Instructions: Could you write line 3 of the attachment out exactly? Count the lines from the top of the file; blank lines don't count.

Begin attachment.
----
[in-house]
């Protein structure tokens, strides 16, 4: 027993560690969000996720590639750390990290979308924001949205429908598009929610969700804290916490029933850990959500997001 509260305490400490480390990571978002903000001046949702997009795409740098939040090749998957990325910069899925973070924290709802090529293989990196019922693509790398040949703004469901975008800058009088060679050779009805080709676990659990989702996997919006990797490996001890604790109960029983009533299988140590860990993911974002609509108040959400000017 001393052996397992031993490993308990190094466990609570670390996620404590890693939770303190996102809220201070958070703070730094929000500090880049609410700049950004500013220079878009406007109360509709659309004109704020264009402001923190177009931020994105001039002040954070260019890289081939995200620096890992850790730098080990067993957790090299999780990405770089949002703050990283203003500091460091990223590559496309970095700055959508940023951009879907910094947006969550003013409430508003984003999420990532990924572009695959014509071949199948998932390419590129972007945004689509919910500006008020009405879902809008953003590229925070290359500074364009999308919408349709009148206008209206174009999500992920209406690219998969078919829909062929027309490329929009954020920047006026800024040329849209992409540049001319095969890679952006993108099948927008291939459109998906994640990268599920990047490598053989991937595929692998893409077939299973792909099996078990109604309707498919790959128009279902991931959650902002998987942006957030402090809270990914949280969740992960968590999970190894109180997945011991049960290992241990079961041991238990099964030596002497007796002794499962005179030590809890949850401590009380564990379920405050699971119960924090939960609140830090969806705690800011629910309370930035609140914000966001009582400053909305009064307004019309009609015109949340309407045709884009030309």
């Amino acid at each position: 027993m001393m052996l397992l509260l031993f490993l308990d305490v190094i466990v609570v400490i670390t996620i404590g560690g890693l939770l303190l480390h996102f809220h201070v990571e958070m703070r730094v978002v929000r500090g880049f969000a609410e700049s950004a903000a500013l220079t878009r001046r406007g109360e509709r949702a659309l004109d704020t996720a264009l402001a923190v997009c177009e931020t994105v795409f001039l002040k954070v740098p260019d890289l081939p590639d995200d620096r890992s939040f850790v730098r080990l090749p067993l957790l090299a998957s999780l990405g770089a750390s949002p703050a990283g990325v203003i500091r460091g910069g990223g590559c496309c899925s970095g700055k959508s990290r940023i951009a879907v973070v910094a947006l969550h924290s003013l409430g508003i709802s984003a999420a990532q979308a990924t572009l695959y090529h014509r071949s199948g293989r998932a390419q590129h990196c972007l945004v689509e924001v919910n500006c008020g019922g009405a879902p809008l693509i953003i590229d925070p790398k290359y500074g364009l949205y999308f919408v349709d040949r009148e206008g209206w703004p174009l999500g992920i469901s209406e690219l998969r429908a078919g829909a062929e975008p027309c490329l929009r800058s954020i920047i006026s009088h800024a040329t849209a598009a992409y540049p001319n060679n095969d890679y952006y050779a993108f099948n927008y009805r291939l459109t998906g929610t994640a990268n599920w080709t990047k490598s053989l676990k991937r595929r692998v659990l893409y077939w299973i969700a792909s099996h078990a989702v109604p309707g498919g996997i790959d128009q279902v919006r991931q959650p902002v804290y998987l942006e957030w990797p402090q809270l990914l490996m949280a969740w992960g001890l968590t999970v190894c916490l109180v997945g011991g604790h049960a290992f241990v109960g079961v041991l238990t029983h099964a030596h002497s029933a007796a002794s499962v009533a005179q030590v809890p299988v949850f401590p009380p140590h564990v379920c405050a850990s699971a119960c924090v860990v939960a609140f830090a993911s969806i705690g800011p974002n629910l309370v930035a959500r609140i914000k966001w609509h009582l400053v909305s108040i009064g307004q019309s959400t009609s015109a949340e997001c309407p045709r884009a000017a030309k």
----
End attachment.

């Amino acid at each position: 027993m001393m052996l397992l509260l031993f490993l308990d305490v190094i466990v609570v400490i670390t996620i404590g560690g890693l939770l303190l480390h996102f809220h201070v990571e958070m703070r730094v978002v929000r500090g880049f969000a609410e700049s950004a903000a500013l220079t878009r001046r406007g109360e509709r949702a659309l004109d704020t996720a264009l402001a923190v997009c177009e931020t994105v795409f001039l002040k954070v740098p260019d890289l081939p590639d995200d620096r890992s939040f850790v730098r080990l090749p067993l957790l090299a998957s999780l990405g770089a750390s949002p703050a990283g990325v203003i500091r460091g910069g990223g590559c496309c899925s970095g700055k959508s990290r940023i951009a879907v973070v910094a947006l969550h924290s003013l409430g508003i709802s984003a999420a990532q979308a990924t572009l695959y090529h014509r071949s199948g293989r998932a390419q590129h990196c972007l945004v689509e924001v919910n500006c008020g019922g009405a879902p809008l693509i953003i590229d925070p790398k290359y500074g364009l949205y999308f919408v349709d040949r009148e206008g209206w703004p174009l999500g992920i469901s209406e690219l998969r429908a078919g829909a062929e975008p027309c490329l929009r800058s954020i920047i006026s009088h800024a040329t849209a598009a992409y540049p001319n060679n095969d890679y952006y050779a993108f099948n927008y009805r291939l459109t998906g929610t994640a990268n599920w080709t990047k490598s053989l676990k991937r595929r692998v659990l893409y077939w299973i969700a792909s099996h078990a989702v109604p309707g498919g996997i790959d128009q279902v919006r991931q959650p902002v804290y998987l942006e957030w990797p402090q809270l990914l490996m949280a969740w992960g001890l968590t999970v190894c916490l109180v997945g011991g604790h049960a290992f241990v109960g079961v041991l238990t029983h099964a030596h002497s029933a007796a002794s499962v009533a005179q030590v809890p299988v949850f401590p009380p140590h564990v379920c405050a850990s699971a119960c924090v860990v939960a609140f830090a993911s969806i705690g800011p974002n629910l309370v930035a959500r609140i914000k966001w609509h009582l400053v909305s108040i009064g307004q019309s959400t009609s015109a949340e997001c309407p045709r884009a000017a030309k």